Study Design. A case report.
Objective. To raise awareness of the development of atlantoaxial rotatory fixation (AARF) in the setting of congenital vertebral anomalies/malformations.
Summary of Background Data. Klippel-Feil Syndrome (KFS) is a complex, heterogeneous condition noted as congenital fusion of 2 or more cervical vertebrae with or without spinal or extraspinal manifestations. Although believed to be a rare occurrence in the population, KFS may be underreported. Proper diagnosis of KFS and other congenital conditions affecting the spine is imperative to devise proper management protocols and avoid potential complications resulting from the altered biomechanics associated with such conditions and their abnormal vertebral morphology. Craniovertebral dislocation and AARF may cause severe cervicomedullary and spinal cord compression and could thereby be potentially fatal, especially in patients with KFS who present with congenitally-associated comorbidities.
Methods. A 13-year-old boy with Chiari type I malformation, craniofacial abnormalities, and other irregularities underwent thoracolumbar spine surgery for his scoliosis curve correction at another institution, which immediately following surgery he became a quadriparetic. The initial preoperative assessment of his cervical spine was limited and the associated KFS was initially undiagnosed. At 14 years of age, he presented to our clinic with an ASIA-C spinal cord injury. Plain radiographs, normal and 3-dimensional reformatted computed tomographs (CT), and magnetic resonance imaging (MRI) noted assimilation of the patient's occiput to the atlas (occipitalization) with congenital fusion of C2–C3, indicative of KFS, and the presence of anterior craniovertebral dislocation with a Fielding and Hawkins type II AARF. Closed reduction of the craniovertebral dislocation was noted, but his atlantoaxial rotatory subluxation was nonresponsive and fixed (AARF). As such, at the age of 14, the patient underwent posterior instrumentation and fusion from the occiput to C4 to maintain reduction of thecraniovertebral dislocation and reduce his AARF.
Results. At 9 months postoperative follow-up of his craniovertebral surgery, the instrumentation remained intact, reduction of the atlantoaxial rotatory subluxation was maintained, and posterior bone fusion was noted. Neurologically, he remained an ASIA-C without any substantial return of function.
Conclusion. This report raises awareness for the need of a thorough evaluation of the cervical spine to determine patients at high risk for craniovertebral dislocation and atlantoaxial rotatory subluxation, primarily in the context of KFS or other congenital conditions. Three-dimensional CT and MR imaging are ideal radiographic methods to determine the presence and extent of craniovertebral dislocation, AARF, and of abnormal vertebral anatomy/malformations. In addition, the authors propose a modification to the Fielding and Hawkins classification of AARF to include variants and subtypes that account for abnormal anatomy and congenital anomalies/malformations.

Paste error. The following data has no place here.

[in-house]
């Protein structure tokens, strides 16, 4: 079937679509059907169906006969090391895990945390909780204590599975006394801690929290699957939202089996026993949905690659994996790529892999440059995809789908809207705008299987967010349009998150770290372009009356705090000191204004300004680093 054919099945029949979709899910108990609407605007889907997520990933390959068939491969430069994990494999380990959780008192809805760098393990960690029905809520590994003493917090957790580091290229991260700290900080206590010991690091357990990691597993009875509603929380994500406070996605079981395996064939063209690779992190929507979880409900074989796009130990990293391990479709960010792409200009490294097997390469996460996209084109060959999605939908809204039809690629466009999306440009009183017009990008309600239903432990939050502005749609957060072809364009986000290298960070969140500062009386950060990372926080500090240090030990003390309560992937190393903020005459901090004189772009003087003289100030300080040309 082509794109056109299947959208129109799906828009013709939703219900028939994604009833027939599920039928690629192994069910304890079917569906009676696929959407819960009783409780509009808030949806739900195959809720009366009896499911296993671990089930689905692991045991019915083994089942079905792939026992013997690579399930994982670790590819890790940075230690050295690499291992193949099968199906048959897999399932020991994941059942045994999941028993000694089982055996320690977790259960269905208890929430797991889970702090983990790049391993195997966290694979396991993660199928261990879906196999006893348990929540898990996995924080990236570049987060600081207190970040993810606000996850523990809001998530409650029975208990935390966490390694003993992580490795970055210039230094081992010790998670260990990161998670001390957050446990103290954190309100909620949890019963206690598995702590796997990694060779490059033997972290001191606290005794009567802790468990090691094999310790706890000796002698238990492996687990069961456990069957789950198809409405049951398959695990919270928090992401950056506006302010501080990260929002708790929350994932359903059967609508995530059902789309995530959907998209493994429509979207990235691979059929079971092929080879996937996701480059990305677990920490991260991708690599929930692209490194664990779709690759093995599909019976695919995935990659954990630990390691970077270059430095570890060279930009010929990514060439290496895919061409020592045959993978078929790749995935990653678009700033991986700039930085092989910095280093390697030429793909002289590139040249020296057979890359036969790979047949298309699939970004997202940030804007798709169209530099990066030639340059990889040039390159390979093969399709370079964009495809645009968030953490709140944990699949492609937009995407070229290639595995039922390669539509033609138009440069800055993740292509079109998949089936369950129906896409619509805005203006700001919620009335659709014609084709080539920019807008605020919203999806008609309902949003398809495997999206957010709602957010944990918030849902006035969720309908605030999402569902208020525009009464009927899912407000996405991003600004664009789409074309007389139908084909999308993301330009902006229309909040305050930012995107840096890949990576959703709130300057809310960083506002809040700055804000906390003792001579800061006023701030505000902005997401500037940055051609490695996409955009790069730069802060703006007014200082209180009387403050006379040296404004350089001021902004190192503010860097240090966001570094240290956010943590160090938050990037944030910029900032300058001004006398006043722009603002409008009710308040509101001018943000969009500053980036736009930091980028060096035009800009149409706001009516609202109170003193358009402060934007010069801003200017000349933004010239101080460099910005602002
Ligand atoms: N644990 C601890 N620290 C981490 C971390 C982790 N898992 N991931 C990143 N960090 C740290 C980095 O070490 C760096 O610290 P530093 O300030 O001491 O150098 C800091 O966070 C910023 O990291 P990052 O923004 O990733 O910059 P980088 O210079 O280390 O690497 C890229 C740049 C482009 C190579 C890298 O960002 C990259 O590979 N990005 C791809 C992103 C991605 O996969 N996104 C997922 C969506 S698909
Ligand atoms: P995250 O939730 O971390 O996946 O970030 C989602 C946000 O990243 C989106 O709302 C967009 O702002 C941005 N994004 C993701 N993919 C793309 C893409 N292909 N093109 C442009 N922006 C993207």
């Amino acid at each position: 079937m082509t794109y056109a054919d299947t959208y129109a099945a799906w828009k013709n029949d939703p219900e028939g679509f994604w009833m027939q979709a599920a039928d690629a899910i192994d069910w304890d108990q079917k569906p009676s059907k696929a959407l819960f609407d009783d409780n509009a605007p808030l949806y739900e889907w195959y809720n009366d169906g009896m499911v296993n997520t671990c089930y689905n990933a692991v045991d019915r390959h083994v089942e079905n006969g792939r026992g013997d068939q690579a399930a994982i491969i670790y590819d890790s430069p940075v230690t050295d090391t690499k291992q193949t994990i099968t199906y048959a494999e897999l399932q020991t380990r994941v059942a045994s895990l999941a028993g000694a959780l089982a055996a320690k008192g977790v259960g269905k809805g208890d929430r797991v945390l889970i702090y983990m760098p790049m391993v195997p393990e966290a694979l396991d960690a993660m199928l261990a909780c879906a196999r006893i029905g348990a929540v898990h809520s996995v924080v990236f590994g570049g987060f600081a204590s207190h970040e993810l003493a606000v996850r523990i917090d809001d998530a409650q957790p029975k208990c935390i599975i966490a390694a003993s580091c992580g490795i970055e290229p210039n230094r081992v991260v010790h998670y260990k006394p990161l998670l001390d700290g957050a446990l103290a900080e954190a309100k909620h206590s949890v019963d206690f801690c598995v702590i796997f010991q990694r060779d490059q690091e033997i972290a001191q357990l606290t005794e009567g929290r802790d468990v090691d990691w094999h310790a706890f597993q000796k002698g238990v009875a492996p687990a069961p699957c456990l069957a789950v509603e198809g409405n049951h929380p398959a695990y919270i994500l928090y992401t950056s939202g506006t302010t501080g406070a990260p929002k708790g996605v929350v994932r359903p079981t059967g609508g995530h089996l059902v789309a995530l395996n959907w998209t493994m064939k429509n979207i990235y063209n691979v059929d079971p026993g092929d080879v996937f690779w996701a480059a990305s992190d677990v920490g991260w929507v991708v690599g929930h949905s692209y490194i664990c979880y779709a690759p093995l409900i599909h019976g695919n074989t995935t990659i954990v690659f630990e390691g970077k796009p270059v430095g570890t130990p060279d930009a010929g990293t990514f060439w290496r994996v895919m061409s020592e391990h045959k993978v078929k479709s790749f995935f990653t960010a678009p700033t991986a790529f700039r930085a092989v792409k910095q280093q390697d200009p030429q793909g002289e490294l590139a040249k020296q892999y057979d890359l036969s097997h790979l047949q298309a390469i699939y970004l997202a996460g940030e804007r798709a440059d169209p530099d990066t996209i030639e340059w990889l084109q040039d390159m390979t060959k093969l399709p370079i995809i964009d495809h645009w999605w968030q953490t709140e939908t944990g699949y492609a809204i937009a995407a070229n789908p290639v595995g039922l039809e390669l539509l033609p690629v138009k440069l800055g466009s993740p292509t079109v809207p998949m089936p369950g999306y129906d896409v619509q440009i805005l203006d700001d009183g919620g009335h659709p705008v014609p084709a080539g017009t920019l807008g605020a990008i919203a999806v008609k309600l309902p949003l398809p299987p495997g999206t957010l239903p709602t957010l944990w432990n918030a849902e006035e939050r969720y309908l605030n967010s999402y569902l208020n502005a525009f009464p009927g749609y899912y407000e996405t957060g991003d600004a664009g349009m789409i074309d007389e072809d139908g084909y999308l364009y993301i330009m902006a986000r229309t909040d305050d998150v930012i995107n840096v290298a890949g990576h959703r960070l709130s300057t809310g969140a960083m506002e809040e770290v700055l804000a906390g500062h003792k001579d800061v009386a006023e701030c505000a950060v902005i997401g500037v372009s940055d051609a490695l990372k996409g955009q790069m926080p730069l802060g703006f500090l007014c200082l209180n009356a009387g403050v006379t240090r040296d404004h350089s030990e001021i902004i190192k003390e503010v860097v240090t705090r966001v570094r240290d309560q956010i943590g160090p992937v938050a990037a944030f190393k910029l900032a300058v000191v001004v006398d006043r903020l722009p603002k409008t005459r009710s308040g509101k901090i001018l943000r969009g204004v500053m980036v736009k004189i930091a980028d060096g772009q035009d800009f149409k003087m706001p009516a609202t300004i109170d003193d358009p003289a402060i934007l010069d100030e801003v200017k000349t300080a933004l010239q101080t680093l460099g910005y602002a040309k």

The authors suggest that the widely used classification scheme of atlantoaxial rotatory fixation as proposed by Fielding and Hawkins in 1977 should be modified to include new variants and/or subtypes to account for abnormal anatomy and congenital anomalies/malformations.
From the *Shriners Hospitals for Children, Chicago, IL; †Erasmus University Medical Center, Rotterdam, The Netherlands; ‡Department of Orthopaedics and Traumatology, University of Hong Kong, Hong Kong, SAR China; §Department of Orthopaedic Surgery, University of Virginia, Charlottesville, VA; and the ¶Illinois Bone and Joint Institute, Morton Grove, IL.
Acknowledgment date: July 14, 2008. Revision date: December 23, 2008. Acceptance date: December 29, 2008.
The manuscript submitted does not contain information about medical device(s)/drug(s).
No funds were received in support of this work. No benefits in any form have been or will be received from a commercial party related directly or indirectly to the subject of this manuscript.
Address correspondence and reprint requests to Steven M. Mardjetko, MD, IL Bone and Joint Institute, 9000 Waukegan Road., Suite 200, Morton Grove, IL 60053; E-mail: email@example.com